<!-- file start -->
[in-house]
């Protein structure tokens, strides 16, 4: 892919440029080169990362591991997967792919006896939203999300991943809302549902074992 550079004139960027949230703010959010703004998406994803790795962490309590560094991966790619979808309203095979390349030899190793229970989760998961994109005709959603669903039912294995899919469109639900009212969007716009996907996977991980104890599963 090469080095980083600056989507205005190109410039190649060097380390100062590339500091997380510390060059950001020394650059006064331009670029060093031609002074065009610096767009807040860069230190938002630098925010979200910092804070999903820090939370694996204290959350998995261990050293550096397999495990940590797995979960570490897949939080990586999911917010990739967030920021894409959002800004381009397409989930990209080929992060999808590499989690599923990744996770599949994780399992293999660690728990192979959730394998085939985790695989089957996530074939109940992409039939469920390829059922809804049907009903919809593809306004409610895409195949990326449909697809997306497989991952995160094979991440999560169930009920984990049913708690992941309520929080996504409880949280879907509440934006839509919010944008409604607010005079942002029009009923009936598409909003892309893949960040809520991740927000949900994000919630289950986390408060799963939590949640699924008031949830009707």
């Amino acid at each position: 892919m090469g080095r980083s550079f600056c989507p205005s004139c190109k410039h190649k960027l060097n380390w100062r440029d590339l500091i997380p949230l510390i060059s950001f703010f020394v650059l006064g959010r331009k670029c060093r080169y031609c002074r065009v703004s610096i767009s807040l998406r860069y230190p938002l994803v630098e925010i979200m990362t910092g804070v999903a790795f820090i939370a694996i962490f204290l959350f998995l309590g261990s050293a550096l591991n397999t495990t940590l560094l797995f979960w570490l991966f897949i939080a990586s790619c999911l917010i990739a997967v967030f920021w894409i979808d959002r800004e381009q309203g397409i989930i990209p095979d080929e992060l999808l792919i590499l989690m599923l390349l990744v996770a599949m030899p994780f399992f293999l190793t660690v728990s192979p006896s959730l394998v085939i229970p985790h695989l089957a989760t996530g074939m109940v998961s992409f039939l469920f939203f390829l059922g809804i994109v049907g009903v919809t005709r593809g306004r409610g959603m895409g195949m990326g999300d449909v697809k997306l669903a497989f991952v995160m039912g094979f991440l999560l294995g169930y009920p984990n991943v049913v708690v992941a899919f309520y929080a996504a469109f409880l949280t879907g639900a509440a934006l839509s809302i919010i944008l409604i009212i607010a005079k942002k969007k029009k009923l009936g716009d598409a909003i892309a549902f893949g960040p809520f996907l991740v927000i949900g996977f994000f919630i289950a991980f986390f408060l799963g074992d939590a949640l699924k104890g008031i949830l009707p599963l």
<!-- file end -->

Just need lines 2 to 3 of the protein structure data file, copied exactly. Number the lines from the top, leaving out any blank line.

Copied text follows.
């Protein structure tokens, strides 16, 4: 892919440029080169990362591991997967792919006896939203999300991943809302549902074992 550079004139960027949230703010959010703004998406994803790795962490309590560094991966790619979808309203095979390349030899190793229970989760998961994109005709959603669903039912294995899919469109639900009212969007716009996907996977991980104890599963 090469080095980083600056989507205005190109410039190649060097380390100062590339500091997380510390060059950001020394650059006064331009670029060093031609002074065009610096767009807040860069230190938002630098925010979200910092804070999903820090939370694996204290959350998995261990050293550096397999495990940590797995979960570490897949939080990586999911917010990739967030920021894409959002800004381009397409989930990209080929992060999808590499989690599923990744996770599949994780399992293999660690728990192979959730394998085939985790695989089957996530074939109940992409039939469920390829059922809804049907009903919809593809306004409610895409195949990326449909697809997306497989991952995160094979991440999560169930009920984990049913708690992941309520929080996504409880949280879907509440934006839509919010944008409604607010005079942002029009009923009936598409909003892309893949960040809520991740927000949900994000919630289950986390408060799963939590949640699924008031949830009707």
């Amino acid at each position: 892919m090469g080095r980083s550079f600056c989507p205005s004139c190109k410039h190649k960027l060097n380390w100062r440029d590339l500091i997380p949230l510390i060059s950001f703010f020394v650059l006064g959010r331009k670029c060093r080169y031609c002074r065009v703004s610096i767009s807040l998406r860069y230190p938002l994803v630098e925010i979200m990362t910092g804070v999903a790795f820090i939370a694996i962490f204290l959350f998995l309590g261990s050293a550096l591991n397999t495990t940590l560094l797995f979960w570490l991966f897949i939080a990586s790619c999911l917010i990739a997967v967030f920021w894409i979808d959002r800004e381009q309203g397409i989930i990209p095979d080929e992060l999808l792919i590499l989690m599923l390349l990744v996770a599949m030899p994780f399992f293999l190793t660690v728990s192979p006896s959730l394998v085939i229970p985790h695989l089957a989760t996530g074939m109940v998961s992409f039939l469920f939203f390829l059922g809804i994109v049907g009903v919809t005709r593809g306004r409610g959603m895409g195949m990326g999300d449909v697809k997306l669903a497989f991952v995160m039912g094979f991440l999560l294995g169930y009920p984990n991943v049913v708690v992941a899919f309520y929080a996504a469109f409880l949280t879907g639900a509440a934006l839509s809302i919010i944008l409604i009212i607010a005079k942002k969007k029009k009923l009936g716009d598409a909003i892309a549902f893949g960040p809520f996907l991740v927000i949900g996977f994000f919630i289950a991980f986390f408060l799963g074992d939590a949640l699924k104890g008031i949830l009707p599963l």